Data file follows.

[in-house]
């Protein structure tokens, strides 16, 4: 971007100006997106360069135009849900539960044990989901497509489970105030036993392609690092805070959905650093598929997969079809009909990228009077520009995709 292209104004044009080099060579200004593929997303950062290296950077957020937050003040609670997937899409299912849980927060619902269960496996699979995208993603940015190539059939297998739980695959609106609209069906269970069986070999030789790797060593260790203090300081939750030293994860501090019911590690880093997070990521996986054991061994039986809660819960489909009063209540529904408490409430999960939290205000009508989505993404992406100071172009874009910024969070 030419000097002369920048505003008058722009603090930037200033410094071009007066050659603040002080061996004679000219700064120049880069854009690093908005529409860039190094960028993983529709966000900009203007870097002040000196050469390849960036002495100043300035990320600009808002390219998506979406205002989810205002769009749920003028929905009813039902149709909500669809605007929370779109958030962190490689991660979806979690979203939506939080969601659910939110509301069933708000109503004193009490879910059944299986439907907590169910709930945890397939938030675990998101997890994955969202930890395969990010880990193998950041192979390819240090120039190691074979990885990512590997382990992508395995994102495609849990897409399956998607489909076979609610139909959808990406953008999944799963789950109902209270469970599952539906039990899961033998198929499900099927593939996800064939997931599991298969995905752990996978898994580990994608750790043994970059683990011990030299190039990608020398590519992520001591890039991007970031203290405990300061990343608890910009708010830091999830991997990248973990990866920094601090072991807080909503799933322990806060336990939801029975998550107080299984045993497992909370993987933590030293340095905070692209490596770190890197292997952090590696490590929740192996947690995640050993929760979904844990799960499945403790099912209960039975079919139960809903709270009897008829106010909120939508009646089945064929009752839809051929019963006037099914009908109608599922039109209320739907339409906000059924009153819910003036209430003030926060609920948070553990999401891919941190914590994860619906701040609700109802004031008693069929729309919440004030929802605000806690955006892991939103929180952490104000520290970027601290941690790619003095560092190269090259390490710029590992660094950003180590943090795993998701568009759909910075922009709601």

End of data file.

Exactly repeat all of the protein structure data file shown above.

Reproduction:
[in-house]
């Protein structure tokens, strides 16, 4: 971007100006997106360069135009849900539960044990989901497509489970105030036993392609690092805070959905650093598929997969079809009909990228009077520009995709 292209104004044009080099060579200004593929997303950062290296950077957020937050003040609670997937899409299912849980927060619902269960496996699979995208993603940015190539059939297998739980695959609106609209069906269970069986070999030789790797060593260790203090300081939750030293994860501090019911590690880093997070990521996986054991061994039986809660819960489909009063209540529904408490409430999960939290205000009508989505993404992406100071172009874009910024969070 030419000097002369920048505003008058722009603090930037200033410094071009007066050659603040002080061996004679000219700064120049880069854009690093908005529409860039190094960028993983529709966000900009203007870097002040000196050469390849960036002495100043300035990320600009808002390219998506979406205002989810205002769009749920003028929905009813039902149709909500669809605007929370779109958030962190490689991660979806979690979203939506939080969601659910939110509301069933708000109503004193009490879910059944299986439907907590169910709930945890397939938030675990998101997890994955969202930890395969990010880990193998950041192979390819240090120039190691074979990885990512590997382990992508395995994102495609849990897409399956998607489909076979609610139909959808990406953008999944799963789950109902209270469970599952539906039990899961033998198929499900099927593939996800064939997931599991298969995905752990996978898994580990994608750790043994970059683990011990030299190039990608020398590519992520001591890039991007970031203290405990300061990343608890910009708010830091999830991997990248973990990866920094601090072991807080909503799933322990806060336990939801029975998550107080299984045993497992909370993987933590030293340095905070692209490596770190890197292997952090590696490590929740192996947690995640050993929760979904844990799960499945403790099912209960039975079919139960809903709270009897008829106010909120939508009646089945064929009752839809051929019963006037099914009908109608599922039109209320739907339409906000059924009153819910003036209430003030926060609920948070553990999401891919941190914590994860619906701040609700109802004031008693069929729309919440004030929802605000806690955006892991939103929180952490104000520290970027601290941690790619003095560092190269090259390490710029590992660094950003180590943090795993998701568009759909910075922009709601």